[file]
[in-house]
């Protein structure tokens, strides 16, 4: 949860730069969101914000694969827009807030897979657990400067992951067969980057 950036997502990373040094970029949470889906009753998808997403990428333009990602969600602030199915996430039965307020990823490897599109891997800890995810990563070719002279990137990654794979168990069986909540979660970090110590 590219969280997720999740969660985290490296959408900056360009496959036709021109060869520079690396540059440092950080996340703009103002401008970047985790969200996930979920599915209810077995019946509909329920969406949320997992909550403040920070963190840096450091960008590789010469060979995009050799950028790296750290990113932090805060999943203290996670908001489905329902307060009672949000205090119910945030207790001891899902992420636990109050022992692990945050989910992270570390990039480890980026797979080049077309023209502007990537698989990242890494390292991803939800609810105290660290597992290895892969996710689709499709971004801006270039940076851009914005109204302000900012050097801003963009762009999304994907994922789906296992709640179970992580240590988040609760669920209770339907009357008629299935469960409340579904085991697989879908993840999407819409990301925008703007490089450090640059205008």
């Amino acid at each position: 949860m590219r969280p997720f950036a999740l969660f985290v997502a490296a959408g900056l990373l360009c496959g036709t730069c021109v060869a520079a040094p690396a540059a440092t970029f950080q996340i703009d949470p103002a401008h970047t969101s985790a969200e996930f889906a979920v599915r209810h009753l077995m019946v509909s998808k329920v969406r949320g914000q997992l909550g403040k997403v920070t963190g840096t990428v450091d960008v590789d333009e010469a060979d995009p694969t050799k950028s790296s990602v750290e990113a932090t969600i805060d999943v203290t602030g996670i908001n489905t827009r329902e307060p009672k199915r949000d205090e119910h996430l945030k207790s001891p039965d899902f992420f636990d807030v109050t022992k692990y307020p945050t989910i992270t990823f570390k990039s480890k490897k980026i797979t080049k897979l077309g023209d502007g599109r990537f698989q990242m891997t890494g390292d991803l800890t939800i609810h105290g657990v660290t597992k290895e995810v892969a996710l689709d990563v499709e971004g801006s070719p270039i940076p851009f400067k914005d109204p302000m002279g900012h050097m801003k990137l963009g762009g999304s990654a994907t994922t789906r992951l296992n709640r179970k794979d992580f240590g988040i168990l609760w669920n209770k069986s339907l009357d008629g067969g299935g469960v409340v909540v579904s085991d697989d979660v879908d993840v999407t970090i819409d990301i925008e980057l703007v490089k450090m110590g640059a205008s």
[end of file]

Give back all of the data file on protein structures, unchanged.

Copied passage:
[in-house]
């Protein structure tokens, strides 16, 4: 949860730069969101914000694969827009807030897979657990400067992951067969980057 950036997502990373040094970029949470889906009753998808997403990428333009990602969600602030199915996430039965307020990823490897599109891997800890995810990563070719002279990137990654794979168990069986909540979660970090110590 590219969280997720999740969660985290490296959408900056360009496959036709021109060869520079690396540059440092950080996340703009103002401008970047985790969200996930979920599915209810077995019946509909329920969406949320997992909550403040920070963190840096450091960008590789010469060979995009050799950028790296750290990113932090805060999943203290996670908001489905329902307060009672949000205090119910945030207790001891899902992420636990109050022992692990945050989910992270570390990039480890980026797979080049077309023209502007990537698989990242890494390292991803939800609810105290660290597992290895892969996710689709499709971004801006270039940076851009914005109204302000900012050097801003963009762009999304994907994922789906296992709640179970992580240590988040609760669920209770339907009357008629299935469960409340579904085991697989879908993840999407819409990301925008703007490089450090640059205008």
């Amino acid at each position: 949860m590219r969280p997720f950036a999740l969660f985290v997502a490296a959408g900056l990373l360009c496959g036709t730069c021109v060869a520079a040094p690396a540059a440092t970029f950080q996340i703009d949470p103002a401008h970047t969101s985790a969200e996930f889906a979920v599915r209810h009753l077995m019946v509909s998808k329920v969406r949320g914000q997992l909550g403040k997403v920070t963190g840096t990428v450091d960008v590789d333009e010469a060979d995009p694969t050799k950028s790296s990602v750290e990113a932090t969600i805060d999943v203290t602030g996670i908001n489905t827009r329902e307060p009672k199915r949000d205090e119910h996430l945030k207790s001891p039965d899902f992420f636990d807030v109050t022992k692990y307020p945050t989910i992270t990823f570390k990039s480890k490897k980026i797979t080049k897979l077309g023209d502007g599109r990537f698989q990242m891997t890494g390292d991803l800890t939800i609810h105290g657990v660290t597992k290895e995810v892969a996710l689709d990563v499709e971004g801006s070719p270039i940076p851009f400067k914005d109204p302000m002279g900012h050097m801003k990137l963009g762009g999304s990654a994907t994922t789906r992951l296992n709640r179970k794979d992580f240590g988040i168990l609760w669920n209770k069986s339907l009357d008629g067969g299935g469960v409340v909540v579904s085991d697989d979660v879908d993840v999407t970090i819409d990301i925008e980057l703007v490089k450090m110590g640059a205008s």